When backwashing, the sand is agitated and lifted. So when you have too much sand in the tank, the excess sand at the top will be expelled. This will also make your backwash and rinse cycles to be ineffective.

Shows what backwashing is and how it works. The image on the left demonstrates regular filtering, the image on the right shows what happens when you backwash your pool.
The above image shows backwashing Vs regular filtering and the direction of the water.

To know if this is the reason for sand coming out of your filter, turn off the pool equipment, drain and open the sand filter. Now inspect the sand level inside the sand tank. You’ll need to check the manufacturer’s instructions for the correct level of sand.

If the sand level is too high, remove some.

How To Reduce the Sand Level

The good news here is that the sand filter system will sometimes correct itself when you have too much sand in the filter system. When you rinse or set the pool’s multiport valve to backwash, the excess sand at the top of the filter may be flushed out till the sand is at the right level. This will automatically correct the issue.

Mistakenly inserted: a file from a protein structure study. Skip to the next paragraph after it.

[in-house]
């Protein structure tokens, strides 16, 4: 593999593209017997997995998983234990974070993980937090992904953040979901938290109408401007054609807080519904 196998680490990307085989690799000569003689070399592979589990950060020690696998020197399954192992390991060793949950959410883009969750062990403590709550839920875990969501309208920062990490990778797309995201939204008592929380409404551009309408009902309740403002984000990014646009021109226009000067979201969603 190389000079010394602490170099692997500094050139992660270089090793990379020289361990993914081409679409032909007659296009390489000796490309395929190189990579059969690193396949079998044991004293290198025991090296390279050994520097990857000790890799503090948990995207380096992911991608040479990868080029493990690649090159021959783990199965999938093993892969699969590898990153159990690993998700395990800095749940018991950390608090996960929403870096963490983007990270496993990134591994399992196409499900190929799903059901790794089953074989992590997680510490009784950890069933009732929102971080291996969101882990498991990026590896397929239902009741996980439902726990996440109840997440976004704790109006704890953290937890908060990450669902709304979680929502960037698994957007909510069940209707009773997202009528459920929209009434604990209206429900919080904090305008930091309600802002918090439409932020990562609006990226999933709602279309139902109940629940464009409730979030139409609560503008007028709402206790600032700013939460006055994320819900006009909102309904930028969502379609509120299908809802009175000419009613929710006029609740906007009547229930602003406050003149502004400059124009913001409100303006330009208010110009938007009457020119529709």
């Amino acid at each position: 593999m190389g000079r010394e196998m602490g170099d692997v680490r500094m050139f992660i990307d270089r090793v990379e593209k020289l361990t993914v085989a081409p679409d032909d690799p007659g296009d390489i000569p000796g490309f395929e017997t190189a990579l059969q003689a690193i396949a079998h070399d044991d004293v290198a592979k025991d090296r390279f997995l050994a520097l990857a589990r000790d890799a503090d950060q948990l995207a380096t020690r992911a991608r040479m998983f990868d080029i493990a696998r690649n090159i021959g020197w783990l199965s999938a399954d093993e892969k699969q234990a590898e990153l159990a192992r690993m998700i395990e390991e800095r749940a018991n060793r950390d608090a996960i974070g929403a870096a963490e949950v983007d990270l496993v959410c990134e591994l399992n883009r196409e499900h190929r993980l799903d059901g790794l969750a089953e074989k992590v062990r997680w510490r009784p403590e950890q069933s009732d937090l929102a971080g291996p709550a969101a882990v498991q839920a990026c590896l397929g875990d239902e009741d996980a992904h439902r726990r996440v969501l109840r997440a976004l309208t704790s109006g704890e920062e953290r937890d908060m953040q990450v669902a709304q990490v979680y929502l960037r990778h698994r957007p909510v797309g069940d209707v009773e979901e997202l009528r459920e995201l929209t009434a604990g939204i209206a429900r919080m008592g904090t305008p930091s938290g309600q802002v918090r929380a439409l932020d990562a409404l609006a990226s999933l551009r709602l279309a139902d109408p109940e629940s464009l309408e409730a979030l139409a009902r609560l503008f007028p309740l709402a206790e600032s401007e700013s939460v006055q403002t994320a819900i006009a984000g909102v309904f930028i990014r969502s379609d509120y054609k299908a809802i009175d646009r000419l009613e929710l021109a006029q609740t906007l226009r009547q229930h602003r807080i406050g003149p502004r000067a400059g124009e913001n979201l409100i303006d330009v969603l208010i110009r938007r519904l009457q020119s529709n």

You can also do this manually by first turning off the pool pump. Then open the lid on the sand tank and take some sand out.

Tip: Always leave at least 6 inches between the top of the sand in the tank and the sand filter lid.

3) Faulty Spider Gasket or Multiport Valve

A broken or faulty spider (spoke) gasket or multiport valve is another reason you may have sand coming out of the backwash outlet or out of the pool’s return jets.

Your multiport valve is constructed with different chambers that are responsible for the direction of water flow. These chambers are separated by the spider or spoke gasket.

When the multiport valve is set to filter, or any position for that matter, the spider gasket seals the other chambers to direct the water through the correct chamber. When you set the multiport valve to backwash, the spider gasket seals the other chambers to allow water to only pass through the backwash outlet or hose.

Now, if the multiport valve or spider gasket is damaged or displaced, water will escape into the other chambers when you change between filter and backwash. This can cause the sand in the tank to get into the pool or come out of the backwash hose.